I have similar climate. Mine survived last year on 1 deep and 1 med super full

  9. #8
    Join Date
    Jun 2014
    Location
    South Hamilton, MA
    Posts
    184

    Default Re: Treating to Become Treatment Free

    Thanks for advice. I won't steel the honey. I thought Italians ate more. The colonies are about equal strength. They filled 27 frames 2 weeks ago, so I added boxes, and moved 1 brood frame up in each 4th box. After 1.5 weeks I checked the strong colony. It made 2 frames of new comb in the top box. I think they are in a dearth. We had record rain this whole season, and it rained heavy during the typical drought. I should probably feed now.

    the spring supersedures:
    They were foraging heavy in the spring, I open fed some honey and they ignored it for >3 days. The queens died in May or June. I swapped brood and queen cells 2 or 3 times at weekly intervals. I cut the walls of a small number of eggs/larvae cells on the bottom of comb, so they could make queens there. The queen cells were huge. The new queens made lots of brood.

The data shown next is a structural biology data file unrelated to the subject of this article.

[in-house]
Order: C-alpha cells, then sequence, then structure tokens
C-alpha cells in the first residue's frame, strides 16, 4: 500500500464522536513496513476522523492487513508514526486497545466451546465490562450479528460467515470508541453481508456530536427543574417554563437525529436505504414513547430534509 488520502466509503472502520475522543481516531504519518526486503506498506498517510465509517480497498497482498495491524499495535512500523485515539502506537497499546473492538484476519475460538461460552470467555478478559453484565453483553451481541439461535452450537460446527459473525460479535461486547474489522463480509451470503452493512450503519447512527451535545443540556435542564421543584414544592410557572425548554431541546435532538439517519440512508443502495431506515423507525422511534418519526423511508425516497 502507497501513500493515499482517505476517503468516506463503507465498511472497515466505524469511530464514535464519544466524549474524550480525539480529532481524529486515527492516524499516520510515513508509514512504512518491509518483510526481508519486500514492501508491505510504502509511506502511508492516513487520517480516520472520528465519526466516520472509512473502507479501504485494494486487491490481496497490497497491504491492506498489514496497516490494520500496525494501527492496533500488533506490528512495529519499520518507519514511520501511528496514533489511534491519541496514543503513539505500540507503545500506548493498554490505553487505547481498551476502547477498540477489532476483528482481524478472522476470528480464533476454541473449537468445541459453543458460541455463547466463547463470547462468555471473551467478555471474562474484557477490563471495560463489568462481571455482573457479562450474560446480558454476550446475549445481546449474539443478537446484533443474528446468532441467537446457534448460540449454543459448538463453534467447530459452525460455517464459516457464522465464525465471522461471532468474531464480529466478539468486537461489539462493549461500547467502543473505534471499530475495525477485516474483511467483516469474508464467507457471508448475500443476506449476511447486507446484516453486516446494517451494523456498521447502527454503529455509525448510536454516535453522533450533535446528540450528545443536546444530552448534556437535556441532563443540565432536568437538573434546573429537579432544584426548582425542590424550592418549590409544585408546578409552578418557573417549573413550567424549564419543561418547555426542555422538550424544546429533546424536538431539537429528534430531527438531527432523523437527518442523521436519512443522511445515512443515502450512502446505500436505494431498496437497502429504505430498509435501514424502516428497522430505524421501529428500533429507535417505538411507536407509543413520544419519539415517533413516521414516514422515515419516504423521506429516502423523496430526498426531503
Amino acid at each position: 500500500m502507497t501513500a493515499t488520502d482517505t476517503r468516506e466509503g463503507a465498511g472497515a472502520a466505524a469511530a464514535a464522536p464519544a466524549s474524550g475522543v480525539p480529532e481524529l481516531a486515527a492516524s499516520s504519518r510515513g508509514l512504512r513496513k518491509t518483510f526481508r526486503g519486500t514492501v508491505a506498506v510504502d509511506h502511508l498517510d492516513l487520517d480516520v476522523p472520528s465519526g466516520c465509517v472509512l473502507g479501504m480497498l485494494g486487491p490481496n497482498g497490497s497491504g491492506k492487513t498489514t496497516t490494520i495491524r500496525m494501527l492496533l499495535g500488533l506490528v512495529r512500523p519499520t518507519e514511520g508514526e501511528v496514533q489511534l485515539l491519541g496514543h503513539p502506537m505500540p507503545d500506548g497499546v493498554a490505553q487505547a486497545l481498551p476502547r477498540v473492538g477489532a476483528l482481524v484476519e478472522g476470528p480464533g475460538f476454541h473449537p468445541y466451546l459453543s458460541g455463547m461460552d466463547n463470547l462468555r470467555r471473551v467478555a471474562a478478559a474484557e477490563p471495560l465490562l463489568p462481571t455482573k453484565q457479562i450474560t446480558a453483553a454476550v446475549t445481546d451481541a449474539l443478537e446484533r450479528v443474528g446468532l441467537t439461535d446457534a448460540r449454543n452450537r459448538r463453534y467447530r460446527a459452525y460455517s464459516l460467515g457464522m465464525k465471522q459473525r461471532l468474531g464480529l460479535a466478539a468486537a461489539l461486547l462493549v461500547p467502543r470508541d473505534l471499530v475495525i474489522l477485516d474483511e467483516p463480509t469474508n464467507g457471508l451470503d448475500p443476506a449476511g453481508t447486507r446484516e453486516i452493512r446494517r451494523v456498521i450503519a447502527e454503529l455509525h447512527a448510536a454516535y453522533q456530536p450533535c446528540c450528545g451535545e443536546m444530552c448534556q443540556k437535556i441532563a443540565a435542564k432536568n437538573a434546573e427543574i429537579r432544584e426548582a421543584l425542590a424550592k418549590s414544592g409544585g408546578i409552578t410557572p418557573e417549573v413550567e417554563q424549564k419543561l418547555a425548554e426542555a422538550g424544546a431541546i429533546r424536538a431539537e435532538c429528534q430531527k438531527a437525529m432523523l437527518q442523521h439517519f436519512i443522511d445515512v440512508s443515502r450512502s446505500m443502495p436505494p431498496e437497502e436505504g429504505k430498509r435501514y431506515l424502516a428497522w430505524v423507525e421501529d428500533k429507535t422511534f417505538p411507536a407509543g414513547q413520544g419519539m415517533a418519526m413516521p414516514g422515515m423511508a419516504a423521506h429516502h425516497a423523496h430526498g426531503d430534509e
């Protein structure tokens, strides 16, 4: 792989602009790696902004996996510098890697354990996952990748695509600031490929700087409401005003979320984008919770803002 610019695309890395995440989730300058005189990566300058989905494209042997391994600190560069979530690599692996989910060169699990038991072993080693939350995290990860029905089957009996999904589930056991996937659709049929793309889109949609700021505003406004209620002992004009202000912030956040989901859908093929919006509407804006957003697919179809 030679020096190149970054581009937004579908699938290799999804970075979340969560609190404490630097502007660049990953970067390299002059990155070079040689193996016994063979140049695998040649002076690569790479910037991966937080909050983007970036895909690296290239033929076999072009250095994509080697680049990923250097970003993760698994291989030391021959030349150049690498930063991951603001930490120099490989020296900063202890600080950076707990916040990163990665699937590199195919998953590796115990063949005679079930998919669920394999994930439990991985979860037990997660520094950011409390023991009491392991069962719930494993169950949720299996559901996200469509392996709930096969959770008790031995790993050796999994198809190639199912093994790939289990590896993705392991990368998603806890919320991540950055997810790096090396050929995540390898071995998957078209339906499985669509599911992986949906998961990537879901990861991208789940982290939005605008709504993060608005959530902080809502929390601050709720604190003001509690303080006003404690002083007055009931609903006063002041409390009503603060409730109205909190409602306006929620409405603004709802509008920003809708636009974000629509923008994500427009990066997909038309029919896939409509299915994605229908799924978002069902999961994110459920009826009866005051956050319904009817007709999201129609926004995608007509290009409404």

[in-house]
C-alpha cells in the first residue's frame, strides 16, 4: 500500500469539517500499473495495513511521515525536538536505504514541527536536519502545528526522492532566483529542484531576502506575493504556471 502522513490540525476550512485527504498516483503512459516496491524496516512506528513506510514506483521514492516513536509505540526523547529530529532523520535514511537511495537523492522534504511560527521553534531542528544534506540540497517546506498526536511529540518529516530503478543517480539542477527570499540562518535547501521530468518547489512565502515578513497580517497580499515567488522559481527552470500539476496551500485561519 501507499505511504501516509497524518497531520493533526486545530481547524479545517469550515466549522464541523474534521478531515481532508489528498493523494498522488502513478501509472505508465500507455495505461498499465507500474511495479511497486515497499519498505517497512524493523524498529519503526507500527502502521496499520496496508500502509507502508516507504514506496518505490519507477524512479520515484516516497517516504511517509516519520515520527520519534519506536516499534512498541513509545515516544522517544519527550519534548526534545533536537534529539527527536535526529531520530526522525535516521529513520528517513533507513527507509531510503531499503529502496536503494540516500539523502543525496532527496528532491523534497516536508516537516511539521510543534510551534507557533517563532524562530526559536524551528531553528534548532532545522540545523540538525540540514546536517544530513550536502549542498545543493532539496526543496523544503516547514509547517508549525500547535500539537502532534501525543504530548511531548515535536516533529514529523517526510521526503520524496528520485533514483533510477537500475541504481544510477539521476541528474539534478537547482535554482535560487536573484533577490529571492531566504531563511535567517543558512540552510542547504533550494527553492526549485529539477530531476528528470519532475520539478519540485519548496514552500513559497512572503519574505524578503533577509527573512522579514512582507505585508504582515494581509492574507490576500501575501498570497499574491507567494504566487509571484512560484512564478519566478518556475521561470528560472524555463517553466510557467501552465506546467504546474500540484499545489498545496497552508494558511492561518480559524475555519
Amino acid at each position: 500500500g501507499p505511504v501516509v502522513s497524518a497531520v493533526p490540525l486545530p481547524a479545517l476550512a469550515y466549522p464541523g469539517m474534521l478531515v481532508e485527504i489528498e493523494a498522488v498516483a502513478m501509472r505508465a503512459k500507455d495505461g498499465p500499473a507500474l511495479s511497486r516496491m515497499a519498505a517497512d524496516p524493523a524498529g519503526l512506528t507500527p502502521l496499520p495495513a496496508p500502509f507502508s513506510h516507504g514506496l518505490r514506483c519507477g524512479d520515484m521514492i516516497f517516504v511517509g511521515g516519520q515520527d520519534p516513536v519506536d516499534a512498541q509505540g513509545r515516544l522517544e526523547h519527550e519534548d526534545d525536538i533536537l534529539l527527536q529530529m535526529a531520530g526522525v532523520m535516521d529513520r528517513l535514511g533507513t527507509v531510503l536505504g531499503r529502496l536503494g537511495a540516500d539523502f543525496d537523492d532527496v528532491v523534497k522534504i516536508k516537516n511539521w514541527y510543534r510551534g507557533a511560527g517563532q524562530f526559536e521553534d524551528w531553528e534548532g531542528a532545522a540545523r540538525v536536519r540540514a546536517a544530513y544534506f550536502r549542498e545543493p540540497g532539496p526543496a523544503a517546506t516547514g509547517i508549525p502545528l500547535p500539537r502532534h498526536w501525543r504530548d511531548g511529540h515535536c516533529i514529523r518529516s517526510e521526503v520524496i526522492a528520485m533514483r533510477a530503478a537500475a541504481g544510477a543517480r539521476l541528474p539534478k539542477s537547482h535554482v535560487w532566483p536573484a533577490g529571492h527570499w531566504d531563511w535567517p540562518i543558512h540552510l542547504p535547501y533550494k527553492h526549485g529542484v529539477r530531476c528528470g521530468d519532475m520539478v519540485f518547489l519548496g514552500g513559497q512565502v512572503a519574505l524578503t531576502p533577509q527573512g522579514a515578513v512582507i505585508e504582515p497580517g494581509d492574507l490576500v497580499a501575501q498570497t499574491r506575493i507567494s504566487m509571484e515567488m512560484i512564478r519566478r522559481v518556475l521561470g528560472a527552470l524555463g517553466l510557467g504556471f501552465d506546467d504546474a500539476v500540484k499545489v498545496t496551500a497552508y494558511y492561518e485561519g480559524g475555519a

Treatments:
    The last round ended 7/19. I am definitely treating at the winter broodless time. Until then, I might do one more round.

    Some desirable features of the possible fall treatment round:
    1. low brood production (after the period of max deceleration)
    2. low rate of immigrant mites coming in
    3. low mites when winter bees are made

    Advice on when to treat and feed helps.
    David Smolinski USDA hardiness zone 6b